C. RETROACTIVE EFFECT OF SUPREME COURTS’ DECISIONS ON REMAND
The Federal Circuit also confirmed that certain Supreme Court decisions will have a retroactive effect on the ongoing trial. As a result, the Supreme Court’s decision in AT&T may affect the damage award when the district court reconsiders damages for the post-verdict sales.
The Federal Circuit concluded that the Supreme Court’s decision in AT&T, which was decided after the parties filed the appeal, could be asserted on remand. In AT&T, the Supreme Court held that the liability under 35 U.S.C. §271 does not extend to the installation of software onto a computer abroad when the copies of that software were made abroad, because in such case the copies are not “supplied” from the United States within the meaning of the statute. Consequently, Microsoft argues that any damages awarded to Amado should be limited to products manufactured or sold in the United States. Citing Harper, the Federal Circuit said that when the Supreme Court applies a rule of federal law, that rule must be given full retroactive effect in all cases still open on direct review. Also, it stated that it is irrelevant whether such events open on review predate or postdate the announcement of the rule. The Federal Circuit concluded that Microsoft could assert the potential limiting effect of the AT&T decision, however, the district court instead of the Federal Circuit should decide whether the AT&T decision should be applied, depending whether sales were “supplied from the United States.”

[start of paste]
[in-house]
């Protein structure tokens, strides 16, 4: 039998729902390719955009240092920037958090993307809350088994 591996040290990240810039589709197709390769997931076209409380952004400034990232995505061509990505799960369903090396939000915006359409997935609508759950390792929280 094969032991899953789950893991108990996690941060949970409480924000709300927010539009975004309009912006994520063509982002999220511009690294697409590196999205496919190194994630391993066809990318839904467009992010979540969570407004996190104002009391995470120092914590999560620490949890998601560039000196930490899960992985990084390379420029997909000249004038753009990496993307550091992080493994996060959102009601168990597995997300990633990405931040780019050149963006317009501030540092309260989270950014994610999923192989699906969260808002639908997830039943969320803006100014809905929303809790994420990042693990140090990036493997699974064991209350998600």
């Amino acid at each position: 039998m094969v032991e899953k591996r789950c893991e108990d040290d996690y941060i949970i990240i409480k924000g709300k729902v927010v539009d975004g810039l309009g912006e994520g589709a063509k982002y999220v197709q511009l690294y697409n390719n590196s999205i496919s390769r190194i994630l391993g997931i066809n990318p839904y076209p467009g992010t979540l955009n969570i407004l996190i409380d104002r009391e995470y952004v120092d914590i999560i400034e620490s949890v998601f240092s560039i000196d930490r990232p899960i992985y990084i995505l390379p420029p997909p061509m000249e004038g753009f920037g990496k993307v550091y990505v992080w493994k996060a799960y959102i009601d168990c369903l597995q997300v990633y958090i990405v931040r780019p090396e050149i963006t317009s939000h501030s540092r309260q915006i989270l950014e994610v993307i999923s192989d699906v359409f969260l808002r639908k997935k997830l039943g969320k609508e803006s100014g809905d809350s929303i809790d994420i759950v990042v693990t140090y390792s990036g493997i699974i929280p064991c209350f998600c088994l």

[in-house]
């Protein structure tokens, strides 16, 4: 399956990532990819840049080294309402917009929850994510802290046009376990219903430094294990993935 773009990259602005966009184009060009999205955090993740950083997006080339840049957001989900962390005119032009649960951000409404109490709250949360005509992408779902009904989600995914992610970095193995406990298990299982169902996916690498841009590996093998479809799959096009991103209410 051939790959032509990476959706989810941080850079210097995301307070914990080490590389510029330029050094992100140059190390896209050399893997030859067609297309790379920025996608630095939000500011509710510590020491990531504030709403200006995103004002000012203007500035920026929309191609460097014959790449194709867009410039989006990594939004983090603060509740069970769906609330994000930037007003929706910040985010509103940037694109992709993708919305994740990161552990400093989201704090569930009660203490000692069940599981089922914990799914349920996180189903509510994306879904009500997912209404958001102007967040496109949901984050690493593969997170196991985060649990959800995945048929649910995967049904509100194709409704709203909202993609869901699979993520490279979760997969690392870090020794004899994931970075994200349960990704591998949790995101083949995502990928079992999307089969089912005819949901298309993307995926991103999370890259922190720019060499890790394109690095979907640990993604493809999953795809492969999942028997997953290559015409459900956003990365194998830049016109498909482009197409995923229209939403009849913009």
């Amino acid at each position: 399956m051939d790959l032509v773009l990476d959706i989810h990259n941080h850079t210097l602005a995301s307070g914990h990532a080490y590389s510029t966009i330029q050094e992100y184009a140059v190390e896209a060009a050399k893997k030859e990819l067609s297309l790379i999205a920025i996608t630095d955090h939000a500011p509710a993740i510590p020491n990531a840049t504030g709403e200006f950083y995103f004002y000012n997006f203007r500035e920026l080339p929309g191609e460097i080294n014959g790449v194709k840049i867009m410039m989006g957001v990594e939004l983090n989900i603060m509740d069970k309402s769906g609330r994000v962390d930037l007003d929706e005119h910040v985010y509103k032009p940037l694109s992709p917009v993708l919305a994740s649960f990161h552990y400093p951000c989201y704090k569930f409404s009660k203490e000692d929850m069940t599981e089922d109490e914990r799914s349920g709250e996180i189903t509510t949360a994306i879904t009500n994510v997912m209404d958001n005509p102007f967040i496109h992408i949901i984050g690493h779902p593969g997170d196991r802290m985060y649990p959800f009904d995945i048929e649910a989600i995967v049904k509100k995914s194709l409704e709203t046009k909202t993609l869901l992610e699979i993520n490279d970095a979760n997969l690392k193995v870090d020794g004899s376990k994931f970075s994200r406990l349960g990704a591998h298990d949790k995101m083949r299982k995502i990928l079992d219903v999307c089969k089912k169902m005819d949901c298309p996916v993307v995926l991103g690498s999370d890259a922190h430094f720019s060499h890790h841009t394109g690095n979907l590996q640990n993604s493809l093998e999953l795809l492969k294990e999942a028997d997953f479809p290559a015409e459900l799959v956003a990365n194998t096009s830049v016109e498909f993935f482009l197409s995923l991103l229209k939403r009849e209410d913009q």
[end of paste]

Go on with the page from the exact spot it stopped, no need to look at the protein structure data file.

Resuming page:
The Amado case, which has ping-ponged between the district and appellate courts, raises the problem of damage calculation for post-verdict infringement. It presented the opportunity for the Federal Circuit to summarize and clarify the rules on this issue. The Federal Circuit confirmed that damages for post-verdict infringement could be different from damages for pre-verdict infringement. Meanwhile the jury’s damage award for the pre-verdict infringement should not be used to decide the post-verdict infringement damages. Since the damages for the post-verdict infringement are still open to review, the Supreme Court’s decision in AT&T has retroactive effect, eventhough this decision was decided after the appeal was filed. In addition to reviewing and clarifying precedents, the Federal Circuit provided a more detailed guideline to determine damages for infringement taking place during the stay of an injunction. While the court made it clear that willfulness is not the right inquiry, since the sale was permitted according to the stay, application of other factors are left for the district court’s consideration on remand.